How to Use a Garden Shepherd's Crook for a Squirrel Proof Bird Feeder
Squirrels seem to find the most ingenious ways to get to birdfeeders, and too many "squirrel proof" feeders are no match for a truly determined squirrel. Hanging a birdfeeder from a simple garden shepherd's crook makes it truly critter proof and looks attractive in your garden too.
Buy a shepherds crook at any home and garden center. They are typically sold wherever hanging plants are sold since their original purpose is to hang pots of flowers and trailing vines. They come with one or two hooks to hang plants from.
Put it in the ground, far enough away from a fence or deck railing or anything else an ingenious squirrel could use as a launching pad to get to the feeder. It's nice to have it within view from a window so you can watch the birds. The narrow metal pole is too skinny for a squirrel to climb up.
Hang a feeder from each hook and fill it with seed. This will be truly squirrel proof and chipmunks won't climb it, either.
Try this if you have a truly bionic and determined squirrel who tries to climb up the pole, or if you have other feeders on wood posts that squirrels can easily climb. Get a plastic garbage sack and use duct tape to tape it around the base of the pole, two or three feet off the ground. Tape it top and bottom so it billows out a little bit. This won't add much to the garden decor, but it absolutely deters squirrels. As long as it's low to the ground, it won't bother the birds.
Buy some fox or coyote urine to rid your property of pesky rodents. Usually sold along with hunting supplies, or in garden stores or online, predator pee will discourage many prey animals to leave your property for safer, less smelly areas. This does not always work if the local rodents are already used to coyote or fox odor, but it is inexpensive and worth a try. Some people swear by used cat litter as a deterrent, which is of course absolutely free if you have a cat, although like the plastic bags, it won't add much to your landscape design. However, finding harmonious ways to coexist with wildlife sometimes requires a little compromise.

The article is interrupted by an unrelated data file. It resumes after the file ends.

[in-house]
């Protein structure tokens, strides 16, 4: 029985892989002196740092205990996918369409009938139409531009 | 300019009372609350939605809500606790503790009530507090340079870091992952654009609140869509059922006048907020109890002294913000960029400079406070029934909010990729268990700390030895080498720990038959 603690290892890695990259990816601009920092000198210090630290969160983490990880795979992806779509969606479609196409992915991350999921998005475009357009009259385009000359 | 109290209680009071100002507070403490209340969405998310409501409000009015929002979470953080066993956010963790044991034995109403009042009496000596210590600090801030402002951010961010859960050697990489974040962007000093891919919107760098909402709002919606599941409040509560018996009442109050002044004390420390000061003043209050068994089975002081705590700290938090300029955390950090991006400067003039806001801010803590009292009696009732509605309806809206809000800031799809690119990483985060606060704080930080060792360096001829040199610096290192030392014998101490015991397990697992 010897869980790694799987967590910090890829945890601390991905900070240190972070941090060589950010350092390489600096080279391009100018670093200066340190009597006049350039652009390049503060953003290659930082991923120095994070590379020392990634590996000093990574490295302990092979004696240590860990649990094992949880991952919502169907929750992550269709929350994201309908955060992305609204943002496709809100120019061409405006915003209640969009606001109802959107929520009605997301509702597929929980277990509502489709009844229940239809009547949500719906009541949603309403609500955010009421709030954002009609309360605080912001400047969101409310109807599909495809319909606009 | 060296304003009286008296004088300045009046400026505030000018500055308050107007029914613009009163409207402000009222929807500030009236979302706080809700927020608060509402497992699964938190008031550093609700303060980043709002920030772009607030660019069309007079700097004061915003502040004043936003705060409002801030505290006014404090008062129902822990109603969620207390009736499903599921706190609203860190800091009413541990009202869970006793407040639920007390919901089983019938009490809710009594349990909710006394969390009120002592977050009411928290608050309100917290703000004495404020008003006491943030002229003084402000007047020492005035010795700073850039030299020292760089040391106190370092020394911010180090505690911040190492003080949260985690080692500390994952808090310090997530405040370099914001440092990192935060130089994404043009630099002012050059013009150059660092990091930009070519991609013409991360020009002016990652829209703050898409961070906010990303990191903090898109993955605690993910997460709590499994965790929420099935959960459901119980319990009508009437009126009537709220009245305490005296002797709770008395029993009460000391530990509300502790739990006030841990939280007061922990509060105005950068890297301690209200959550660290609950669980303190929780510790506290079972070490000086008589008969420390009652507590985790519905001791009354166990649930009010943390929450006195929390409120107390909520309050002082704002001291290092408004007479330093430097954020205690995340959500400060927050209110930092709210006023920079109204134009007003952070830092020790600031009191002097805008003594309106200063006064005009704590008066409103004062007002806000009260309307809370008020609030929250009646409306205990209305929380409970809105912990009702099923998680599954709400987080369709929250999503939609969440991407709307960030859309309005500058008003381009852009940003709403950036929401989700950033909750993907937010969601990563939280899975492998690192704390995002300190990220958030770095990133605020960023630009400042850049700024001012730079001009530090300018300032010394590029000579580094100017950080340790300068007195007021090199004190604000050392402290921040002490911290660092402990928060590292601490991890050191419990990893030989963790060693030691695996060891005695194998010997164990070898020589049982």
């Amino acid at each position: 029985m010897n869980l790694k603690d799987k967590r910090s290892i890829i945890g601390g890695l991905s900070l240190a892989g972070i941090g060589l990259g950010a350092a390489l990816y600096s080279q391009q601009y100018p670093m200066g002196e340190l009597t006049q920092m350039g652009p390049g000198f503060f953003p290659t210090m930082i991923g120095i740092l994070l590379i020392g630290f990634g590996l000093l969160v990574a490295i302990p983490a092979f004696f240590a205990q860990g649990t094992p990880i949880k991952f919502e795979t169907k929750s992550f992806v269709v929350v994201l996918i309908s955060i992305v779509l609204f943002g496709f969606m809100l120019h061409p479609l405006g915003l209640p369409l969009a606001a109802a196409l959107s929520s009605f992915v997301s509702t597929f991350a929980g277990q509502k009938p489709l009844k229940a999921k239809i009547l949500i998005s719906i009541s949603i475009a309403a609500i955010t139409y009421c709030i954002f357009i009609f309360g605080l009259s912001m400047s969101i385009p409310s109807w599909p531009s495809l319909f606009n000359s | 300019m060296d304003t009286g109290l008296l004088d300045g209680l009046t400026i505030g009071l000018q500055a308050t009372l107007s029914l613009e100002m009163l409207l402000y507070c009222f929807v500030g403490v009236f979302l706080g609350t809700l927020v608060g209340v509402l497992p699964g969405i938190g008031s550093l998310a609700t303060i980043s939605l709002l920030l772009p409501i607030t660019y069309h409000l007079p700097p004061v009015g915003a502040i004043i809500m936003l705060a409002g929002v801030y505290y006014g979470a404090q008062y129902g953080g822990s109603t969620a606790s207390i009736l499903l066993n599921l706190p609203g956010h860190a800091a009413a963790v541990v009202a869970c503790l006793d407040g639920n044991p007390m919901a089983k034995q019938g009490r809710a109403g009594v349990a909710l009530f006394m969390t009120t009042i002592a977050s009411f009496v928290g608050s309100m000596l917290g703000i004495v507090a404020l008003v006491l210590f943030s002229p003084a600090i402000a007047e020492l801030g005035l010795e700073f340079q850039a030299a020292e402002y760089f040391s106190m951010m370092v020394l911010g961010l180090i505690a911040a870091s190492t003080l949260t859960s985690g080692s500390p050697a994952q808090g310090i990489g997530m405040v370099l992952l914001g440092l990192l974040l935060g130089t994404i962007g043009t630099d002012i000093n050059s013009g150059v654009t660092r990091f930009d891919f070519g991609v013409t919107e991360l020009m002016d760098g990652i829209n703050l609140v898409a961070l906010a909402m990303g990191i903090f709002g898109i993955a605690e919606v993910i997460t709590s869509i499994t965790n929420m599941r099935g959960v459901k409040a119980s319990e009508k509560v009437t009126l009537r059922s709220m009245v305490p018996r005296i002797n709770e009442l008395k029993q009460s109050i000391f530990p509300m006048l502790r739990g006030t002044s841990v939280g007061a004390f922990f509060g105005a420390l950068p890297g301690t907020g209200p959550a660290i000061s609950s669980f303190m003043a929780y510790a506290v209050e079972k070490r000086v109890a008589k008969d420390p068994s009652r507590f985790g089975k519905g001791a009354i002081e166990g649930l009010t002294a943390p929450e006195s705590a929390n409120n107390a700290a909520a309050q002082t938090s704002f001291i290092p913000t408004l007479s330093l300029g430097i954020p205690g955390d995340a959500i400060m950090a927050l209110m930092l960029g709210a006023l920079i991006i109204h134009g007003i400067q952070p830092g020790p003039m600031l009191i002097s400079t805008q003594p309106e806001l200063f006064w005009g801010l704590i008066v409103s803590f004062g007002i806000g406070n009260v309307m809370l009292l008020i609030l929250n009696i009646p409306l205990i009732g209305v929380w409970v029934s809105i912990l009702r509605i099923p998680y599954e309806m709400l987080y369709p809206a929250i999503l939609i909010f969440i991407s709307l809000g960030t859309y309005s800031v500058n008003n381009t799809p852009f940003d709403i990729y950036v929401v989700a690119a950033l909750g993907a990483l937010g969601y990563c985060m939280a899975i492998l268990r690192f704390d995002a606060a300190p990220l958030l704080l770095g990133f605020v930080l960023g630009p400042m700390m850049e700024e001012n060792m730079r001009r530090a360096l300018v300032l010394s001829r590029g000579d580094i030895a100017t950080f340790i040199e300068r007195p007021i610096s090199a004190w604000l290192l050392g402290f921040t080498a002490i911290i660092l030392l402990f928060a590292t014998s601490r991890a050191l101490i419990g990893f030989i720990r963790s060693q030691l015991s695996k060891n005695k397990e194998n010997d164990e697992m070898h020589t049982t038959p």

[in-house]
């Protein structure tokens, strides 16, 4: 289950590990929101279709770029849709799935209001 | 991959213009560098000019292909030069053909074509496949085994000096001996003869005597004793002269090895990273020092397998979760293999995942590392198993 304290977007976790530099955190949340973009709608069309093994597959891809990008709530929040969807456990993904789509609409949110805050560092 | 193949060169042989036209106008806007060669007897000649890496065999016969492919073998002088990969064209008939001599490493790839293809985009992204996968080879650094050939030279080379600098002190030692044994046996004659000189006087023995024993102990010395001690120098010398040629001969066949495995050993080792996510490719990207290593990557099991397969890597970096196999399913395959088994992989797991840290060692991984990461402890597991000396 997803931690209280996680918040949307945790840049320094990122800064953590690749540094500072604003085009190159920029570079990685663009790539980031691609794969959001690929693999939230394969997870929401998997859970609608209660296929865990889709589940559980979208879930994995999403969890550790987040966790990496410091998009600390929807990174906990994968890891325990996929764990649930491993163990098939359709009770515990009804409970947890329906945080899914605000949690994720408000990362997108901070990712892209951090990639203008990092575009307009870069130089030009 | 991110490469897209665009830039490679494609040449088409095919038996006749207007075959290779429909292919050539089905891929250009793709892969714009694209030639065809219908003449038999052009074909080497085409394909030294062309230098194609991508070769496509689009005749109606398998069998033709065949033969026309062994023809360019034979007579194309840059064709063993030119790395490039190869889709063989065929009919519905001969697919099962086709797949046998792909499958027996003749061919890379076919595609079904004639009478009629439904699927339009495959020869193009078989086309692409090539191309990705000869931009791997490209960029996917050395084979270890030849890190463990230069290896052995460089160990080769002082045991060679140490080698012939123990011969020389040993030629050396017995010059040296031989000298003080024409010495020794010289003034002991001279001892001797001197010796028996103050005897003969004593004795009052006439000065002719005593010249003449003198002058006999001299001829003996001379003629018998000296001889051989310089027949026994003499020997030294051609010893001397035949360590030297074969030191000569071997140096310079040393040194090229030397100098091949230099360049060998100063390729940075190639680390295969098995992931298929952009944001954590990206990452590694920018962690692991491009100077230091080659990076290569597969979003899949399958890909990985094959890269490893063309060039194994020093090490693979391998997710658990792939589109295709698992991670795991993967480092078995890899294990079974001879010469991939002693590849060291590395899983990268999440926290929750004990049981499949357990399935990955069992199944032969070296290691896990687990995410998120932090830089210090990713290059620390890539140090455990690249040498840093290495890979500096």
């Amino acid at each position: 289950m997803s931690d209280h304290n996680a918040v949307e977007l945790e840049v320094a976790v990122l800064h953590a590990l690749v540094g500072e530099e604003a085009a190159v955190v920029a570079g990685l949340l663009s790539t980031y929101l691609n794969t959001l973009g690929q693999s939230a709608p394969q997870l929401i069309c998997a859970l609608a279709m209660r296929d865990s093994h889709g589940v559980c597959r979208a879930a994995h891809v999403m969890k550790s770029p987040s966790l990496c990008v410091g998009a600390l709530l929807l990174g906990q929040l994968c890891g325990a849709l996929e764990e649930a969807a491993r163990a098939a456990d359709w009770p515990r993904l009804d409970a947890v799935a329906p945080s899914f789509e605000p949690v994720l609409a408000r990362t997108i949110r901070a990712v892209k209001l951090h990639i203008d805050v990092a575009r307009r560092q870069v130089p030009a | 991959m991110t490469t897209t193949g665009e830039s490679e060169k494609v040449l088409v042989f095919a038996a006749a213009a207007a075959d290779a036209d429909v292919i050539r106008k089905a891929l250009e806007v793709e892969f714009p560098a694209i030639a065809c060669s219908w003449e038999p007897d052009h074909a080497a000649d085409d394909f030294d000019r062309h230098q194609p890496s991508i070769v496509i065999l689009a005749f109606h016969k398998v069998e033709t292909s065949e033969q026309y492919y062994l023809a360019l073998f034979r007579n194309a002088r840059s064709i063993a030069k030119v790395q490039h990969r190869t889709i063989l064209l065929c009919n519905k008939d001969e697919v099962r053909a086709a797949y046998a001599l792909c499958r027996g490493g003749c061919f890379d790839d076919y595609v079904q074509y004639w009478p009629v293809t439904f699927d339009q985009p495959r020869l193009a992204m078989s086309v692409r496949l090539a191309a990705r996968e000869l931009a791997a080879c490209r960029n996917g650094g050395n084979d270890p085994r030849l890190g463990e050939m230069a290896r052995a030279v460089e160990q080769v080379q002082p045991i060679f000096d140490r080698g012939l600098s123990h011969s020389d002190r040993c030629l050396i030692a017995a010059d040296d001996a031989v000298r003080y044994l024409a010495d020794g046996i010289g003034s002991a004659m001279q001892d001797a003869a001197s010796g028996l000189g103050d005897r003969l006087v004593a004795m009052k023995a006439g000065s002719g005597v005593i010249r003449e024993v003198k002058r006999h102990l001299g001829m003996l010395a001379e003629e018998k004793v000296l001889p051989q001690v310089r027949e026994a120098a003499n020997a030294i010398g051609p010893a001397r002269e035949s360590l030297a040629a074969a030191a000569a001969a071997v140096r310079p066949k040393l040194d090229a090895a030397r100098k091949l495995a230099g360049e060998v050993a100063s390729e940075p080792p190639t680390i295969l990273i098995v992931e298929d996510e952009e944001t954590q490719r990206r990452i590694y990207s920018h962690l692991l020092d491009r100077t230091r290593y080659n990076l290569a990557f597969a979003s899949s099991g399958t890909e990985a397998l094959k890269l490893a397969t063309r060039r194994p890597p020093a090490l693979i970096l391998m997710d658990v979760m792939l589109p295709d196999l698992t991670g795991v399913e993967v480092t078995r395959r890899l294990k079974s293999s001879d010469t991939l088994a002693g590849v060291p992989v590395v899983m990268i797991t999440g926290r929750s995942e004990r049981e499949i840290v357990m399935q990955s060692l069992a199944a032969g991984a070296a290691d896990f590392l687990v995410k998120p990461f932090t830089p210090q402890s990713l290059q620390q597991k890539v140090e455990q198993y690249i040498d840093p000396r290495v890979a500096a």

- Avoid putting out poison to kill critters. Hawks and other predators, including cats, can die from eating poisoned animals.
Stevie Donald has been an online writer since 2004, producing articles for numerous websites and magazines. Her writing chops include three books on dog care and training, one of which won a prestigious national award in 2003. Donald has also been a painting contractor since 1979, painting interiors and exteriors.
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